Last week’s column on the failure of law enforcement to treat fairly people of color or those with different religious creeds, sexual orientations and gender identities drew a spot-on response. A reader wrote that I incorrectly framed the issue as a problem only confronting “marginalized groups.” To which I confess “mea culpa.”
The writer pointed to statistics on domestic violence and rape that reflect how few perpetrators ever go to prison. “Read up on how consistently police called to domestic violence situations protect the abusers and blame the victims, sometimes even charging them for defending themselves, not merely denying protection, but actively making the problem much worse.” Indeed, I have come across such accounts, but I didn’t have good data on actual police mishandling of domestic violence situations. The reader, however, is correct when she calls attention to bearers of the consequences of sexual abuse and assault.
In a review of Justice Department National Crime Victimization Surveys, the nonprofit group RAINN — short for Rape, Abuse and Incest National Network — found that only 0.5 percent of perpetrators end up behind bars. Only 4.6 percent of rape or sexual assault incidents even result in arrests.
This much seems clear: Throngs of women are being left to suffer in silent agony as their attackers merrily get on with their lives.
Frankly, I should have known better.
I delved into the problem as far back as 1973, when as one of his legislative assistants, I researched and drafted for Sen. Charles McC. Mathias Jr. (R-Md.) landmark legislation to create a National Center for the Prevention and Control of Rape, to be housed within the then-Department of Health, Education and Welfare. With the tireless lobbying assistance of Mary Ann Largen, director of the National Organization for Women’s National Task Force on Rape, the measure survived presidential opposition (and cloakroom snickering by conservative congressional reprobates). The center was established as a source of federal assistance to support and guide research on the reform of rape laws at the state level.
My reader, thankfully, brought front and center the continued severity and frequency of domestic violence — which is formally described as the willful intimidation, abusive behavior, and physical and sexual assault by one intimate partner against another.
It is a form of violence that inflicts within the spirit of equal opportunity — without regard to race, age, socioeconomic status, religion, sexual orientation or nationality. No generation is excluded.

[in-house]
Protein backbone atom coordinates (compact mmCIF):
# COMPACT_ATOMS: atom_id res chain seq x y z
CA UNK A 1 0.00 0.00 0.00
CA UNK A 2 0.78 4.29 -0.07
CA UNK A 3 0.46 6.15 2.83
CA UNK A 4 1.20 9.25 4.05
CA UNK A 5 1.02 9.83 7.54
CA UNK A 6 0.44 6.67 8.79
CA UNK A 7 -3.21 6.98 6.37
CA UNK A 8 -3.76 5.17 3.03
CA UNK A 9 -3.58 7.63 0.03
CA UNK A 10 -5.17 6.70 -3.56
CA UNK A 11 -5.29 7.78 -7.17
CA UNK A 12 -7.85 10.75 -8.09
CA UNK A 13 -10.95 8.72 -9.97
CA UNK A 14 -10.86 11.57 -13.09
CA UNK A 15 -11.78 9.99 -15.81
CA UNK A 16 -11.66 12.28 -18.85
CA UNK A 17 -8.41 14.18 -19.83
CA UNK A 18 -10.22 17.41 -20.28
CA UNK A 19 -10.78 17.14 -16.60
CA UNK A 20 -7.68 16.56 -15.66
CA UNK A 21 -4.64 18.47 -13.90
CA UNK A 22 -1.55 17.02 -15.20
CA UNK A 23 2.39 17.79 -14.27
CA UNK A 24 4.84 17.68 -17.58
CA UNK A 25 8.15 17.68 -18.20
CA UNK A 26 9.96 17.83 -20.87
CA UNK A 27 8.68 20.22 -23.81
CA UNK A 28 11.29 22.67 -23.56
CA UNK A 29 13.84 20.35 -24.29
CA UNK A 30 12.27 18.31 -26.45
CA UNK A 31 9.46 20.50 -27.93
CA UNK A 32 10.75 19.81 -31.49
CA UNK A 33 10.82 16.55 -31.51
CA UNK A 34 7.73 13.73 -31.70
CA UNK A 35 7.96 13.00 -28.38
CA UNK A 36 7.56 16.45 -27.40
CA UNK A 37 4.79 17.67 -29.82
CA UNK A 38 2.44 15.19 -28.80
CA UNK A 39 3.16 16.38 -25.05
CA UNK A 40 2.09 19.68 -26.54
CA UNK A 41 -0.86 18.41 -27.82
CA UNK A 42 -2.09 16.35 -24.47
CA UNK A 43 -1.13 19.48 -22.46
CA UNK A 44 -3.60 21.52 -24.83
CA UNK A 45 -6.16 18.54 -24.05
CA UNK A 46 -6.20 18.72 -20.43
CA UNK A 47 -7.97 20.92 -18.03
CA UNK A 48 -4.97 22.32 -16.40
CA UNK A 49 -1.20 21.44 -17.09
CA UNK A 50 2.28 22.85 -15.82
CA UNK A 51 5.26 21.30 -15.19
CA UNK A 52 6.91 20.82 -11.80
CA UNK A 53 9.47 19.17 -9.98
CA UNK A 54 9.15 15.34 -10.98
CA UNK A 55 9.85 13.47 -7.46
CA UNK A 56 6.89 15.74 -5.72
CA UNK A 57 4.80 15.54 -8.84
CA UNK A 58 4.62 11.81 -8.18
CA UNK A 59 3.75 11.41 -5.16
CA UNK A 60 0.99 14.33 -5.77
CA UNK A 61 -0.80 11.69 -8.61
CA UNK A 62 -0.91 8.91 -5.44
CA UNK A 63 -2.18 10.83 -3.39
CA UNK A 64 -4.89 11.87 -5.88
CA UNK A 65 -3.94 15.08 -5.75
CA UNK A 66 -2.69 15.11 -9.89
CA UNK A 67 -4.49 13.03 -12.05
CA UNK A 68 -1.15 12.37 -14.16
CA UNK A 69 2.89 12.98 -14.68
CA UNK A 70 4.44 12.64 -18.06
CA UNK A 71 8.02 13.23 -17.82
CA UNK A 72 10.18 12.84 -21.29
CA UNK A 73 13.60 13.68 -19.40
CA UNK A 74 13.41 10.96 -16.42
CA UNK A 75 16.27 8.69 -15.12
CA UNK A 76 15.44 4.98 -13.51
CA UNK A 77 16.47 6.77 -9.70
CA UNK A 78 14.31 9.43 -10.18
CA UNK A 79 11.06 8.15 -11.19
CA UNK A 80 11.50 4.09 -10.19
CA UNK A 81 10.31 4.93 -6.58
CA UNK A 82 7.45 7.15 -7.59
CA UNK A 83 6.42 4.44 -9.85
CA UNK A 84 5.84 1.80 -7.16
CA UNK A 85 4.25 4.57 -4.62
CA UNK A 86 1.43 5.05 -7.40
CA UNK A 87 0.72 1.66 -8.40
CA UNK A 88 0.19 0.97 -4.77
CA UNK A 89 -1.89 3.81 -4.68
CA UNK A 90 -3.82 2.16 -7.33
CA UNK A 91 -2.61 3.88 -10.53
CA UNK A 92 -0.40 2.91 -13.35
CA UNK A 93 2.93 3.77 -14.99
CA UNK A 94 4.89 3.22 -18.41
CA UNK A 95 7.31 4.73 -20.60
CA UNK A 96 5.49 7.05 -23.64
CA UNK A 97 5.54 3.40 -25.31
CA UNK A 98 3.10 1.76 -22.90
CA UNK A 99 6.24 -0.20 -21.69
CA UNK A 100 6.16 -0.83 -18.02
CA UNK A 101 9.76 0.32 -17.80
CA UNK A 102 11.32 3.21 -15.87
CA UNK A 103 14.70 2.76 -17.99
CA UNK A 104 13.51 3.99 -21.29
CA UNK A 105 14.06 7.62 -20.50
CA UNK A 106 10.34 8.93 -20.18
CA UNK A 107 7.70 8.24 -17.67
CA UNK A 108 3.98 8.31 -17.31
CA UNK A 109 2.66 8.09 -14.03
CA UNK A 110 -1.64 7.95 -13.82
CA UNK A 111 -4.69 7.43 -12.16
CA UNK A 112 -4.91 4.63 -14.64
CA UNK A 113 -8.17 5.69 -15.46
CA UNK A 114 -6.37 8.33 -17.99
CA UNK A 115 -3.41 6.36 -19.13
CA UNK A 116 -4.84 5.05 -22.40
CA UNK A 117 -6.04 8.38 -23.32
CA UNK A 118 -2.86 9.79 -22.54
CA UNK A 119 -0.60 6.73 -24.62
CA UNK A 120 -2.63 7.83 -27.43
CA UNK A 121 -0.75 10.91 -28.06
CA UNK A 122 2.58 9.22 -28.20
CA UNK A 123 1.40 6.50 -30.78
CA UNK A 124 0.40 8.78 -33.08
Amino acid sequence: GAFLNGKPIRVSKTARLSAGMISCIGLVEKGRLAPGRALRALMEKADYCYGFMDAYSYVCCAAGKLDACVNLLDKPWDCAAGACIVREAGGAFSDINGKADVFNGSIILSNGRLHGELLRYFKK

The numbers are huge, as well as the costs.
The nonprofit National Coalition Against Domestic Violence (NCADV) keeps track of the devastation.
I won’t try to compare data on police shootings with incidents of domestic violence. The gross nature and widespread impact of domestic violence speak for themselves. NCADV fact sheets show that:
- On average, nearly 20 people are physically abused every minute in the United States.
- 1 in 4 women have been victims of severe physical violence (such as burning, beating or choking by an intimate partner).
- 1 in 5 women have been raped in their lifetime. (The figure for men is 1 in 71.)
- Almost half (46.7 percent) of female rape victims in the United States were raped by an acquaintance.
Beyond the physical and psychological damage, domestic violence’s economic toll is staggering. According to the coalition, victims of intimate partner violence lose a total of 8 million days of paid work each year. The cost of intimate partner violence exceeds $8.3 billion a year.
And the job site is no haven. Between 2003 and 2008, 142 women were murdered in their workplace by an abuser.
It fell to President Biden to tell the American people about the deadly scope of domestic violence.
In Wednesday’s speech before a joint session of Congress, Biden called for reauthorization of the Violence Against Women Act, which has been law in this country for 27 years since he first wrote it. Biden said it will close the “boyfriend loophole” — a gap in who is covered by federal gun restrictions on domestic abusers — to protect more women.
“It’s estimated that 50 women are shot and killed by an intimate partner every month in America,” Biden said. “Pass it and save some lives.” Violence — whether police or domestic — has no place in America.
This week’s lesson — which should not even need to be taught — is that whatever its ugly form, abuse must be fought without regard for anything but humanity.
No group has a monopoly on abuse.